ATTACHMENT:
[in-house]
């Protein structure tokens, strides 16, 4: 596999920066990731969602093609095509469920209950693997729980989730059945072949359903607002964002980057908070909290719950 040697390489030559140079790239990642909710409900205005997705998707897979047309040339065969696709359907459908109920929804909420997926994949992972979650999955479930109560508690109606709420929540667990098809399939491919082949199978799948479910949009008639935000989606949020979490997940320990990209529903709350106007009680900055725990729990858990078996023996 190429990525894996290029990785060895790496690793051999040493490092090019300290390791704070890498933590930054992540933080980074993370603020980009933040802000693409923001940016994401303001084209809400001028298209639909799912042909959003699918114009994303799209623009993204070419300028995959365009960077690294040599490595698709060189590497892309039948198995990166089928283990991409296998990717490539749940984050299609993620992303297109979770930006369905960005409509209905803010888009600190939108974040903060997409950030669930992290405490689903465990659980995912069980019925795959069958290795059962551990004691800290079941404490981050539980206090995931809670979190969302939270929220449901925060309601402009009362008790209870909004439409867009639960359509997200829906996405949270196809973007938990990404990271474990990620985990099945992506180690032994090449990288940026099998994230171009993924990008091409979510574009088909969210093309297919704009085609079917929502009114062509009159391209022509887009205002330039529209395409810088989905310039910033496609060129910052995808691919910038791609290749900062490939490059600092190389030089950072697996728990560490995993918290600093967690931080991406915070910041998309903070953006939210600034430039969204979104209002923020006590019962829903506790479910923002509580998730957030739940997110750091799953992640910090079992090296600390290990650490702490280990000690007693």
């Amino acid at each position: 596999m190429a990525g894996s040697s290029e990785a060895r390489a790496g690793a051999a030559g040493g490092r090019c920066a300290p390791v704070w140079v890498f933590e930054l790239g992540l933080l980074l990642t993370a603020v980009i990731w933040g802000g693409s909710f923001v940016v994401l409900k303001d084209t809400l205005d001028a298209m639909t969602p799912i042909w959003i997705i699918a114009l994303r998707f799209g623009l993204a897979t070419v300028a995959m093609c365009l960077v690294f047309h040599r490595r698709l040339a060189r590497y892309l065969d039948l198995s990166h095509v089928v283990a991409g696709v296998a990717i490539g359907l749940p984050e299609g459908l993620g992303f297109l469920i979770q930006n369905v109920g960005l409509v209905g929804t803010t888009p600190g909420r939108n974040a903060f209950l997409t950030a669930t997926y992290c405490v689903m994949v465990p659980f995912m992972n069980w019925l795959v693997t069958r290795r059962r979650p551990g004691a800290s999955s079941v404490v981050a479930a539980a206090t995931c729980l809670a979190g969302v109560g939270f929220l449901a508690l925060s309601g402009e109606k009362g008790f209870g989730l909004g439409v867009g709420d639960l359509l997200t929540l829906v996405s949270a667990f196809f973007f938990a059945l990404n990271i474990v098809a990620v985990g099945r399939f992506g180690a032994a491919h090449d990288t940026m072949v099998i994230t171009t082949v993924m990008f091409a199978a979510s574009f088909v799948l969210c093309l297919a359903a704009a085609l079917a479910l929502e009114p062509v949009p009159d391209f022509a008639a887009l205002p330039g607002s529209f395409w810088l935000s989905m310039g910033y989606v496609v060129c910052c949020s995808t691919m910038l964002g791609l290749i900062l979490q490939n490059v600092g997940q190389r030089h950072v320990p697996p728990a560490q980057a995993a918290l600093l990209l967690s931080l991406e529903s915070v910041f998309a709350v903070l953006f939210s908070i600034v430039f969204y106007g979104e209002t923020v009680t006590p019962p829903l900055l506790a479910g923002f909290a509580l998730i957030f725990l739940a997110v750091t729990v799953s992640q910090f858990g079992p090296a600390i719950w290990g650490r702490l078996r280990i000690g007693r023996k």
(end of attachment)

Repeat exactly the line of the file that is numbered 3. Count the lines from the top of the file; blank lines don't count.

């Amino acid at each position: 596999m190429a990525g894996s040697s290029e990785a060895r390489a790496g690793a051999a030559g040493g490092r090019c920066a300290p390791v704070w140079v890498f933590e930054l790239g992540l933080l980074l990642t993370a603020v980009i990731w933040g802000g693409s909710f923001v940016v994401l409900k303001d084209t809400l205005d001028a298209m639909t969602p799912i042909w959003i997705i699918a114009l994303r998707f799209g623009l993204a897979t070419v300028a995959m093609c365009l960077v690294f047309h040599r490595r698709l040339a060189r590497y892309l065969d039948l198995s990166h095509v089928v283990a991409g696709v296998a990717i490539g359907l749940p984050e299609g459908l993620g992303f297109l469920i979770q930006n369905v109920g960005l409509v209905g929804t803010t888009p600190g909420r939108n974040a903060f209950l997409t950030a669930t997926y992290c405490v689903m994949v465990p659980f995912m992972n069980w019925l795959v693997t069958r290795r059962r979650p551990g004691a800290s999955s079941v404490v981050a479930a539980a206090t995931c729980l809670a979190g969302v109560g939270f929220l449901a508690l925060s309601g402009e109606k009362g008790f209870g989730l909004g439409v867009g709420d639960l359509l997200t929540l829906v996405s949270a667990f196809f973007f938990a059945l990404n990271i474990v098809a990620v985990g099945r399939f992506g180690a032994a491919h090449d990288t940026m072949v099998i994230t171009t082949v993924m990008f091409a199978a979510s574009f088909v799948l969210c093309l297919a359903a704009a085609l079917a479910l929502e009114p062509v949009p009159d391209f022509a008639a887009l205002p330039g607002s529209f395409w810088l935000s989905m310039g910033y989606v496609v060129c910052c949020s995808t691919m910038l964002g791609l290749i900062l979490q490939n490059v600092g997940q190389r030089h950072v320990p697996p728990a560490q980057a995993a918290l600093l990209l967690s931080l991406e529903s915070v910041f998309a709350v903070l953006f939210s908070i600034v430039f969204y106007g979104e209002t923020v009680t006590p019962p829903l900055l506790a479910g923002f909290a509580l998730i957030f725990l739940a997110v750091t729990v799953s992640q910090f858990g079992p090296a600390i719950w290990g650490r702490l078996r280990i000690g007693r023996k």